Ethnic Mixing and Tolerance in Urban Kenya: A Case Study of Mathare Informal Settelment in Nairobi City
Keywords:Ethnicity, Tolerance, Nationhood, Diversity, Cohesion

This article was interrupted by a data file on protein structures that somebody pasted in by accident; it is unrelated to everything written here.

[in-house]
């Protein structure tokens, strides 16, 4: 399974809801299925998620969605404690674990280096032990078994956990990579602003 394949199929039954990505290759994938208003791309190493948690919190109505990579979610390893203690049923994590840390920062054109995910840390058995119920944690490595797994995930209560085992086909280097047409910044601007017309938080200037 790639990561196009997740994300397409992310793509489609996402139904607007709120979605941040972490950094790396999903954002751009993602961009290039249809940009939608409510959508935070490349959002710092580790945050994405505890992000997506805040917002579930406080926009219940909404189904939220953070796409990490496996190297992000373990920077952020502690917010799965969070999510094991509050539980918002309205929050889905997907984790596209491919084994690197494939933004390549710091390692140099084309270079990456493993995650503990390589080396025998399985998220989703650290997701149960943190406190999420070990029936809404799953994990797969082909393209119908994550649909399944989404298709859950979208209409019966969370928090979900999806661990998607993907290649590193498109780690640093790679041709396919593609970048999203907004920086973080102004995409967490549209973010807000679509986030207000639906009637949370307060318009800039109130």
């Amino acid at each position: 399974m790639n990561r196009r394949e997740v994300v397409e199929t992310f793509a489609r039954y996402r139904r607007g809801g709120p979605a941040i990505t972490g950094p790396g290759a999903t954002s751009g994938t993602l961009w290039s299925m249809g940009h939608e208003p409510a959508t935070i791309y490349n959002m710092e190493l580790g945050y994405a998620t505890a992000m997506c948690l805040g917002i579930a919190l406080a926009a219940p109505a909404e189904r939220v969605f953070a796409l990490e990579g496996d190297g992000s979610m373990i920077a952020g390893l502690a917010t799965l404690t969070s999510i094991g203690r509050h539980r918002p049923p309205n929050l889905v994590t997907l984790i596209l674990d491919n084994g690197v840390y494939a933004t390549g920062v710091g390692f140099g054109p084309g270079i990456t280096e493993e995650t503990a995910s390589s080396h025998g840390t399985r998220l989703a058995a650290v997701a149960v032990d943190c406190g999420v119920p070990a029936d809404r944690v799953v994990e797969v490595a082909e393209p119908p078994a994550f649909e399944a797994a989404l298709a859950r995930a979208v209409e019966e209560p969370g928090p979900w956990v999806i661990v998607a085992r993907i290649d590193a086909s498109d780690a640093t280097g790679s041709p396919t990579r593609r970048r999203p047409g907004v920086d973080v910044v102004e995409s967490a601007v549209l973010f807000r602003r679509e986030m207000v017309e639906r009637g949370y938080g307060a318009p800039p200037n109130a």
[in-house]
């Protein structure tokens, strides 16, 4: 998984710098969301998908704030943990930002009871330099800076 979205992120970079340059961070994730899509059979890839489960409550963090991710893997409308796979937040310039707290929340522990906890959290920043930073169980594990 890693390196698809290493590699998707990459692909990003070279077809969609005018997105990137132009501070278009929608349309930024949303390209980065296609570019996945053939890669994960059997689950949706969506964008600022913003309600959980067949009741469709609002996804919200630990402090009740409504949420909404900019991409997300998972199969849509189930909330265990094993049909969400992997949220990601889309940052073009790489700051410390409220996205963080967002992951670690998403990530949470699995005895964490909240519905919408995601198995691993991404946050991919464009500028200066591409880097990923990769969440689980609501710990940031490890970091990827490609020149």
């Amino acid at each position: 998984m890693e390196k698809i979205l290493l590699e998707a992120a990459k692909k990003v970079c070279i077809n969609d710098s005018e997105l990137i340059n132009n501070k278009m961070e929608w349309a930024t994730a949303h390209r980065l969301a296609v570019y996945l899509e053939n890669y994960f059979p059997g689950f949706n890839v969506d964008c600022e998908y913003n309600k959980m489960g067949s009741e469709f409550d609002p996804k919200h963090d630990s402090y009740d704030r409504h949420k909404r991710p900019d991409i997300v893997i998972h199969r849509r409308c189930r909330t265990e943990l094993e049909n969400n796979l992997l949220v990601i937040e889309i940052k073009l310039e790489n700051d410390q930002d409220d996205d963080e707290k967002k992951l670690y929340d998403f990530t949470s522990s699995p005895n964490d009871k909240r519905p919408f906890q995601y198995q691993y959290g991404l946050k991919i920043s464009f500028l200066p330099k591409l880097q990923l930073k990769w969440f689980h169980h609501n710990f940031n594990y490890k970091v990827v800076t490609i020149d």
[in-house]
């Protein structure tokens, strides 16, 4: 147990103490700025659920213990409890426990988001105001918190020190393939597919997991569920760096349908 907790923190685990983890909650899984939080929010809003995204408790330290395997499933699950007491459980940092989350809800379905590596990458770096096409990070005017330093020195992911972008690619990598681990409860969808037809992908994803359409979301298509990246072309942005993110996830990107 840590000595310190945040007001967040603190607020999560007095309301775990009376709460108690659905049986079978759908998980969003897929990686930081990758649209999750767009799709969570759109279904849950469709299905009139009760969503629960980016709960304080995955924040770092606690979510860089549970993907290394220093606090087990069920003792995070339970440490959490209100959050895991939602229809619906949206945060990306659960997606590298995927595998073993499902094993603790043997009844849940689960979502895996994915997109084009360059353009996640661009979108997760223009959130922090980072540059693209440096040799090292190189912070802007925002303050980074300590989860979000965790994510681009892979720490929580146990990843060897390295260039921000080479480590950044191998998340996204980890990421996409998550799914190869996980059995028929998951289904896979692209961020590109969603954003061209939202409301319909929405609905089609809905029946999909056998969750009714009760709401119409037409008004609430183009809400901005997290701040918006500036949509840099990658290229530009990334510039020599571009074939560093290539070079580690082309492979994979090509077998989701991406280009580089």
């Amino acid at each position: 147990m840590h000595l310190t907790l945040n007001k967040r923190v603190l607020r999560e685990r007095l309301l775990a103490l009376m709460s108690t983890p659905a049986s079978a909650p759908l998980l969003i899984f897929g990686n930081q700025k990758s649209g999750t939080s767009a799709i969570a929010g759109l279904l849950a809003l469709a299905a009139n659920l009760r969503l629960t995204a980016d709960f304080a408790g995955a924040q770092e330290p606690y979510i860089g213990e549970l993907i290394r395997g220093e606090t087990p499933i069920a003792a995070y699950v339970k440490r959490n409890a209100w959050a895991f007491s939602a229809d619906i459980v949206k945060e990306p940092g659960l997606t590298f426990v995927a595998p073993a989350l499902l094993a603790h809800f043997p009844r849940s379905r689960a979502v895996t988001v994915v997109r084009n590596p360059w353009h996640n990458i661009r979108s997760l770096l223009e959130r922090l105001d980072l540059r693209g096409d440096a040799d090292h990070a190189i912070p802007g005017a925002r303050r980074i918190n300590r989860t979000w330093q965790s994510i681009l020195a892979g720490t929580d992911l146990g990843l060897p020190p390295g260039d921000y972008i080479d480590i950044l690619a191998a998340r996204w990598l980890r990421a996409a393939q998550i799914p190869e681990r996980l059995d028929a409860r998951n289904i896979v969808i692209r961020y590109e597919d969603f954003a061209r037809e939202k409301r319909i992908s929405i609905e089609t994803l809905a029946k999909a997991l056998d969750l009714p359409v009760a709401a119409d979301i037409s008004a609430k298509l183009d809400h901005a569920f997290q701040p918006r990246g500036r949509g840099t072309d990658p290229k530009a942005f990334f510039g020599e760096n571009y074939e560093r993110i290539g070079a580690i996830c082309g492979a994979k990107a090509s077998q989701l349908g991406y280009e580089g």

For any multi-ethnic society, tolerance is regarded as an integral element for social, economic, and political stability of the nation. Today, majority of the multi-ethnic nations in Africa still face the challenge on how to promote ethno-cultural tolerance and acceptance among the diverse populations. As a result, many African nations are entangled in inter-state conflicts and civil wars related to ethnic differences that pose a dilemma on whether to promote ethnic pluralism or not. In this study we examined whether ethnic mixing in the city can be a potential tool for promoting ethnic tolerance and peaceful co-existence, which can then be diffused to the rural regions and subsequently to the whole nation. The study adopted integrative study design that allowed use of mixed methods in the collection and analysis of data where eighty participants were interviewed in the initial survey and twenty-four in the in-depth interviews. Consistent with the contact theory the study found a compelling evidence that ethnic group exposure promotes cultural learning and out group accommodation, resulting to individuals who are more open to diversity. The study proposes ethnic mixing and the creation of ethnic diverse spaces as an alternative strategy for promoting ethnic understanding and nationhood. The paper is an excerpt from the author’s post-doctoral thesis on the role of rural-urban migrations in promoting ethnic integration in Kenya.
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